The averages and standard errors of serum IgG antibody titers in patients with PMR and RA are shown in Table 2. There were no significant differences in antibody titers between the PMR and RA groups. Serum IgG antibody titers against Aa were not significantly different according to the degree of ACPA titers; however, serum IgG titers against Pg were significantly higher in the group with a higher degree of ACPA titers (Table 3, p = 0.0491). There was also a significant difference in IgG titers against Pg between the ACPA-negative and high-value ACPA-positive groups (Table 3, p = 0.0368). Serum IgG antibody titers were not significantly different between DAS28-ESR and DAS28-CRP groups (Table 4). However, all 10 patients with low DAS28-ESR activity (Table 4A) and five of the six patients with low DAS28-CRP activity (Table 4B) had a low titer value (< 1) of serum IgG titers against Pg.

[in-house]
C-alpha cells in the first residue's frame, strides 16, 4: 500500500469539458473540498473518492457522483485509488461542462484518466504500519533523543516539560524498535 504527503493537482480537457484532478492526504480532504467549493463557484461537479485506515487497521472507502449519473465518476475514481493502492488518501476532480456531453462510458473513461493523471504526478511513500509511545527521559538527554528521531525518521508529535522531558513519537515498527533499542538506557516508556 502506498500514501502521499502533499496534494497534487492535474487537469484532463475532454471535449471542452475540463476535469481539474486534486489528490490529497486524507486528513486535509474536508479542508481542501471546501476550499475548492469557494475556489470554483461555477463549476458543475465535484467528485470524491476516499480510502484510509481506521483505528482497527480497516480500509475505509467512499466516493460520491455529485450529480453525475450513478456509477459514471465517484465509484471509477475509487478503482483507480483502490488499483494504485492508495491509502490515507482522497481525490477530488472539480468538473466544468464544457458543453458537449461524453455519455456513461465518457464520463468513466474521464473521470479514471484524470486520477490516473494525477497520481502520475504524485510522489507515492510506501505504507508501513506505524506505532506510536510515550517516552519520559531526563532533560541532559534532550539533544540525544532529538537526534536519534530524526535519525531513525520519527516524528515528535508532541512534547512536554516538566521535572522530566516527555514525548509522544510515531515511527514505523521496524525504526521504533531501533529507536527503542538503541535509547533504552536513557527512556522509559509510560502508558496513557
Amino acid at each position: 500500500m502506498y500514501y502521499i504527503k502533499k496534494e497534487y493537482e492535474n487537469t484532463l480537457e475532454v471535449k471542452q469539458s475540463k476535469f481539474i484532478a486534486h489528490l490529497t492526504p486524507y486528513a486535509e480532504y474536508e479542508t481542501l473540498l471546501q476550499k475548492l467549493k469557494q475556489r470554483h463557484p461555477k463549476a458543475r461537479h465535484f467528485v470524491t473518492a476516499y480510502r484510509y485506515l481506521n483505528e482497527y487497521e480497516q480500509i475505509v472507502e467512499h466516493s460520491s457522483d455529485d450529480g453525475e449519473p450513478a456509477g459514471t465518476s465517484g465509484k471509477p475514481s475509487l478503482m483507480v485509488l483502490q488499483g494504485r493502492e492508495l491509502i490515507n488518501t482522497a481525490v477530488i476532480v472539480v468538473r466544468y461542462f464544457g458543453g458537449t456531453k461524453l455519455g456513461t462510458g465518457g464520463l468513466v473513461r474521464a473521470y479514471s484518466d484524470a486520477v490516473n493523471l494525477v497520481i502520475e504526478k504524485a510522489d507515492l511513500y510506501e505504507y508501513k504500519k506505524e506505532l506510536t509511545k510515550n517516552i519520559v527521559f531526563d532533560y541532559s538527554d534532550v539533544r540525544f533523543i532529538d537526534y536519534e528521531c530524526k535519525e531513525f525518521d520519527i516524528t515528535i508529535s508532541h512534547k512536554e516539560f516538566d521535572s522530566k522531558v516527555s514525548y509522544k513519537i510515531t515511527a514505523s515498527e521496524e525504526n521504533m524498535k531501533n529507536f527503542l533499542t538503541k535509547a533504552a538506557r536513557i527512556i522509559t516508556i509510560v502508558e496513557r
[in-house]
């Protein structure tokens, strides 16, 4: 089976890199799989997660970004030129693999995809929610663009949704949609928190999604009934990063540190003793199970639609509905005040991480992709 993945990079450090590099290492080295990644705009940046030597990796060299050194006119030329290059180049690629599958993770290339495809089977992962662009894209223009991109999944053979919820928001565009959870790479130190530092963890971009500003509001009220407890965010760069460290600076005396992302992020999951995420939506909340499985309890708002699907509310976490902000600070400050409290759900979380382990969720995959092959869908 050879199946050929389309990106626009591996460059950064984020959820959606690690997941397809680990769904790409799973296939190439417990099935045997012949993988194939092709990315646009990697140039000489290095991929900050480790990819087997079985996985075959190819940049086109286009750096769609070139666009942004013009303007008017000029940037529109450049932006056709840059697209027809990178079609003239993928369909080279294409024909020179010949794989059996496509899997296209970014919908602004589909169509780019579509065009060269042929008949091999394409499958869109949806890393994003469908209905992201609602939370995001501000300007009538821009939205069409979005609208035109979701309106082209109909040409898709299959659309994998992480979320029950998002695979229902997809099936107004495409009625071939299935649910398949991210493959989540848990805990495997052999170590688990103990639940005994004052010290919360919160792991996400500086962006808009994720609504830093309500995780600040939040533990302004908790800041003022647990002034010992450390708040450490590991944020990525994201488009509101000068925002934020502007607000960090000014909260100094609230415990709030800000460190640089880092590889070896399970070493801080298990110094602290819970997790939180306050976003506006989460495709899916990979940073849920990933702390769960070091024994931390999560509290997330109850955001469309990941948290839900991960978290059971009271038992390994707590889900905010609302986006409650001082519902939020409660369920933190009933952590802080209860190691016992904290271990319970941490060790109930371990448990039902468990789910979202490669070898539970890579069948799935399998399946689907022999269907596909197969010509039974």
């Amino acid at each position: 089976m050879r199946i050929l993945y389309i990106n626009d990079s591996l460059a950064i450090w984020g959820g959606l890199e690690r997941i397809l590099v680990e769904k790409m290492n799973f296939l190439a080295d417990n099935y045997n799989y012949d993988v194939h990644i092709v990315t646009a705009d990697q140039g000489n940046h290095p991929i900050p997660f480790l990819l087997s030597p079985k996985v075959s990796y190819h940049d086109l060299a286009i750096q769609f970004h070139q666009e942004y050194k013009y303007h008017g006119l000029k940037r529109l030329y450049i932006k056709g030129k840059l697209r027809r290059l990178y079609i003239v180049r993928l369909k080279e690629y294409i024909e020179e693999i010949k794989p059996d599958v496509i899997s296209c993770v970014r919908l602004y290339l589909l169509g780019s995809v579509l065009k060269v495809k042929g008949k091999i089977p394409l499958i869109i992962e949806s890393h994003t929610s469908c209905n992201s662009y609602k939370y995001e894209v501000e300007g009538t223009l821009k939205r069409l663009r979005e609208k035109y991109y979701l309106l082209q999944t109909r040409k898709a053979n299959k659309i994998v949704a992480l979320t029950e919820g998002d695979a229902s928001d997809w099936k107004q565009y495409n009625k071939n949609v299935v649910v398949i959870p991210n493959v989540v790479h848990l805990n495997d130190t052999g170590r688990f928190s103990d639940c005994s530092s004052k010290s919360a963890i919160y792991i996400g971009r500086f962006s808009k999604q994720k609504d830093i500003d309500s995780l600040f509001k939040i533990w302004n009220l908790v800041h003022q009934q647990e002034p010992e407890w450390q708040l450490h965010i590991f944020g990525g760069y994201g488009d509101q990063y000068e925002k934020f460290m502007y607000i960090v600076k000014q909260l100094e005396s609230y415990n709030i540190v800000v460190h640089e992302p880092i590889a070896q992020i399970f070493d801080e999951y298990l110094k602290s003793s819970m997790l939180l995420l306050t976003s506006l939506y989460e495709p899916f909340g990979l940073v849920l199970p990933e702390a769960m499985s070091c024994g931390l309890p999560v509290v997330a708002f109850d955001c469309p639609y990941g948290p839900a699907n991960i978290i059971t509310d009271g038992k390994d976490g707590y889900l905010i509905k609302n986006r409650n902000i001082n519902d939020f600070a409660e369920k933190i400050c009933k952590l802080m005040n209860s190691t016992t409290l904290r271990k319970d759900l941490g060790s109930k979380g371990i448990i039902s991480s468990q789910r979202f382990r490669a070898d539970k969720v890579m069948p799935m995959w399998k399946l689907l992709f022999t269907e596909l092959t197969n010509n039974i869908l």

The relationship between serum IgG titer against periodontal bacteria and therapeutic response is shown in Fig. 3. There were no significant differences between IgG antibody titers and therapeutic responses defined by the EULAR response criteria (Fig. 3AB). However, there were significant differences between IgG antibody titers and therapeutic responses defined by the DAS ratio at 0.75 calculated using DAS28-ESR (Fig. 3C, p = 0.0301) and DAS28-CRP (Fig. 3D, p = 0.0049). Pg titer was associated with therapeutic response (DAS28-CRP ratio of 0.75) with an odds ratio (95% CI) of 2.85 (1.12–7.27) and p-value of 0.0284. Aa titer was not significantly associated with an odds ratio (95% CI) of 1.78 (0. 740–4.27), with p-value of 0.198.
Relationship between therapeutic response and serum IgG antibody titers against Aa and Pg. Shown in the Marimekko Chart (A,B) EULAR response criteria; (C,D) DAS ratio response criteria; (A,C): DAS28-ESR; (B,D): DAS28-CRP. Open bar: serum IgG titers are < 1 for both Aa and Pg; shaded bar: serum IgG titers against either Aa or Pg is < 1 or ≥ 1; closed bar: serum IgG titers against both Aa and Pg are ≥ 1. Poor responders had high IgG titers against Aa and Pg. (P-value: Pearson’s chi-square test, * < 0.05). Aa Aggregatibacter actinomycetemcomitans, CRP C-reactive protein, DAS disease activity score, ESR erythrocyte sedimentation rate, EULAR European Alliance of Associations for Rheumatology, IgG immunoglobulin G, Pg Porphyromonas gingivalis.